This turned out to be the turning point in his musical journey too. Listening to the gramophone recording of Raga Jhinjoti sung by the maestro of the Kirana gharana, Ustad Abdul Karim Khan in a nearby tea shop, his heart was set on learning from him. He stood at the Gadag station and took a train that was heading north. The penniless lad gave the slip to ticket collectors by moving between compartments, singing songs for fellow passengers and begging for food. He stopped at Pune, Bombay and finally, after three months, reached Gwalior. He met and learnt from various maestros, but was not satisfied.

He then went from Kharagpur to Calcutta, and on to Delhi, finally reaching Jalandhar where the Gwalior maestro Vinayak Rao Patwardhan advised him to learn from Sawai Gandharv in Kundagol, Karnataka. Sawai Gandharv was an outstanding disciple of Ustad Abdul Karim Khan.

Bhimsen Joshi’s intense passion for music was accompanied by a marked non-conformism. While he was a brilliant exponent of the traditional, limited repertoire of the Kirana gharana, his music was fertilized by ideas from other gharanas as well. Unlike his ‘guru-bandhu’ Gangubai Hangal who never crossed the boundaries of the gharana, Bhimsen Joshi was bold and seeking in his quest. To use his expression, his music was “processed in the Kirana factory.”

Though a firm believer and product of the guru-shishya tradition, Bhimsen Joshi felt that this form of learning should not fetter the student. He once remarked in an interview, “What one learns from one’s guru has to be supplemented by individual genius, or else one will not have anything worthwhile to say. In fact, a good disciple should not be a second rate imitator, but a first rate improvement of his teacher.” Thus did Bhimsen Joshi sing ragas like Chaya Malhar, sung by the Gwalior practitioners. He even attempted ragas like Lalit Bhatiyar and Marwa Shree, also alien to the Kirana tradition.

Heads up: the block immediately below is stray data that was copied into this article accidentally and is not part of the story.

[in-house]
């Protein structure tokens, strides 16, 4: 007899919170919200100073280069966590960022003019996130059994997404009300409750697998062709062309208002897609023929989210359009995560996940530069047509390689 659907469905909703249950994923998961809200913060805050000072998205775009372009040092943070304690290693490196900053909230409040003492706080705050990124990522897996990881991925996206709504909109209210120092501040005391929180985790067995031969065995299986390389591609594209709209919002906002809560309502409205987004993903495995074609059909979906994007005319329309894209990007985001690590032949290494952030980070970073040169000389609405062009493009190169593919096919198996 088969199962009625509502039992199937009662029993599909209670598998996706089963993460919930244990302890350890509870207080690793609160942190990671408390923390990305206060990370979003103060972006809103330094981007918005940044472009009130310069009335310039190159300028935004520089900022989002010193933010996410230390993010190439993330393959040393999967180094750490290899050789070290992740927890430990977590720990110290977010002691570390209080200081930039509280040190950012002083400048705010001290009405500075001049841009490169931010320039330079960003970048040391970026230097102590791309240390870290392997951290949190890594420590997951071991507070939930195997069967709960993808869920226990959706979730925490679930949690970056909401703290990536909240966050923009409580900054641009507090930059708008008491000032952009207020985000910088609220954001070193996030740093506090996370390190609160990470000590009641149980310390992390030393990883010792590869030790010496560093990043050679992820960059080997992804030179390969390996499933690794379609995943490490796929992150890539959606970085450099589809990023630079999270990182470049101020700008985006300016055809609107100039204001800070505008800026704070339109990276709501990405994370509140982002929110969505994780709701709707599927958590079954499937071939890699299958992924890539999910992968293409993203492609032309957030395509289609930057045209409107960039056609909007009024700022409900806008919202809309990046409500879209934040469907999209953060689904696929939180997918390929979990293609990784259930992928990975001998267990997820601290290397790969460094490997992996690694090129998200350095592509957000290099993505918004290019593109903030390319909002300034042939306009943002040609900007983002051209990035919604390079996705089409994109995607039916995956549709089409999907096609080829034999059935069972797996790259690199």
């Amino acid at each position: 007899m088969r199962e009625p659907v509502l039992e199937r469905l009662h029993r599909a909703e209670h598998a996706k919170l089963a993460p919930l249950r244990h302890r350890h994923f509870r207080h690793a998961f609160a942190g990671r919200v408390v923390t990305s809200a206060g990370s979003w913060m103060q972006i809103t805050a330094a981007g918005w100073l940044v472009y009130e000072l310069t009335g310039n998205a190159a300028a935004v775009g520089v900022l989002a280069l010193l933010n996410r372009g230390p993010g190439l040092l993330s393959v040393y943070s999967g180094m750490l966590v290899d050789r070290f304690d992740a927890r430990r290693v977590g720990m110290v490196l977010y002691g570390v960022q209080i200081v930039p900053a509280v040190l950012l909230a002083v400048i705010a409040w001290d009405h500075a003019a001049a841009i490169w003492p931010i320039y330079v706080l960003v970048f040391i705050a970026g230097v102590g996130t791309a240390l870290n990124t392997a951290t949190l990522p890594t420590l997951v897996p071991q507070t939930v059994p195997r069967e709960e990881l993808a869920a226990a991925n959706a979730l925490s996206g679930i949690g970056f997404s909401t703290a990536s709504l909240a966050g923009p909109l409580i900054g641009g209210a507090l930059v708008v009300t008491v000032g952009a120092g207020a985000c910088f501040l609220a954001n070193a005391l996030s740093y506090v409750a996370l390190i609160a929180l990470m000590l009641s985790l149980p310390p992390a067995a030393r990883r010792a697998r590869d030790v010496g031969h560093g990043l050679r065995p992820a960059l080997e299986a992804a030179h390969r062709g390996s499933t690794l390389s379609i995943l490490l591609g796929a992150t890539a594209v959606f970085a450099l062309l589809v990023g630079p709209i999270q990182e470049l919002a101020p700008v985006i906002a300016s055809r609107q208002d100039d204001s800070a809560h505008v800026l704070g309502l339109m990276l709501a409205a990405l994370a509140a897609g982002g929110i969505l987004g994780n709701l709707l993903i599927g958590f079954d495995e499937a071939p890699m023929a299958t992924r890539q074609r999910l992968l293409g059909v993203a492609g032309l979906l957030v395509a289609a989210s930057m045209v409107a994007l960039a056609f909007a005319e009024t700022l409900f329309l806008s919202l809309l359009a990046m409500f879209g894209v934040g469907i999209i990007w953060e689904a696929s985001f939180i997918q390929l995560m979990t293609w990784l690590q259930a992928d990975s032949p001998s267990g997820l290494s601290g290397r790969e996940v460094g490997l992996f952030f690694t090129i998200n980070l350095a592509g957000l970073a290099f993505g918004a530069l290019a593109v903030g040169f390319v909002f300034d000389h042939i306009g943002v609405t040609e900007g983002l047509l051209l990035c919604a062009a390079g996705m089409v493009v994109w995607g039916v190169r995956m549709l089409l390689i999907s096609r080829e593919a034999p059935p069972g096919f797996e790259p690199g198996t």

He never hid his deep admiration for the Jaipur maestros — Mallikarjun Mansur and Kesarbai Kerkar. In fact, once Kesarbai Kerkar, who had high regard for Bhimsen Joshi’s music, attended his concert and later jocularly remarked, “I came to see what all you have stolen from me!” The sonorous tonal quality of Bhimsen Joshi’s opening note, the shadja, was strikingly similar to that of Kesarbai. He never disputed it.

Bhimsen Joshi’s maverick genius may be hard to replace, but listen to musicians from the many gharanas across the country, and you invariably hear Bhimsen Joshi in them. No different perhaps from how Ustad Karim Khan, Sawai Gandharv, Roshan Ara Begum and many others came alive in Bhimsen’s own music. And in that sense, he continues to live.

NDTV quotes Pandit Ravi Shankar:

Pandit Bhimsen Joshi was the most popular and beloved vocalist and admired by all classical music lovers, sitar maestro Pandit Ravi Shankar said in his tribute to the legendary singer who passed away today.

“He was the last of my contemporaries who left me behind. He was the most popular and beloved vocalist and admired by all classical music lovers,” the sitar virtuoso said in a condolence message from California.

“Even though I knew that he was not keeping well for quite a while now, the news has been shocking and painful,” Pandit Ravi Shankar said.

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Written by Arhopala Bazaloides

January 24, 2011 at 2:39 pm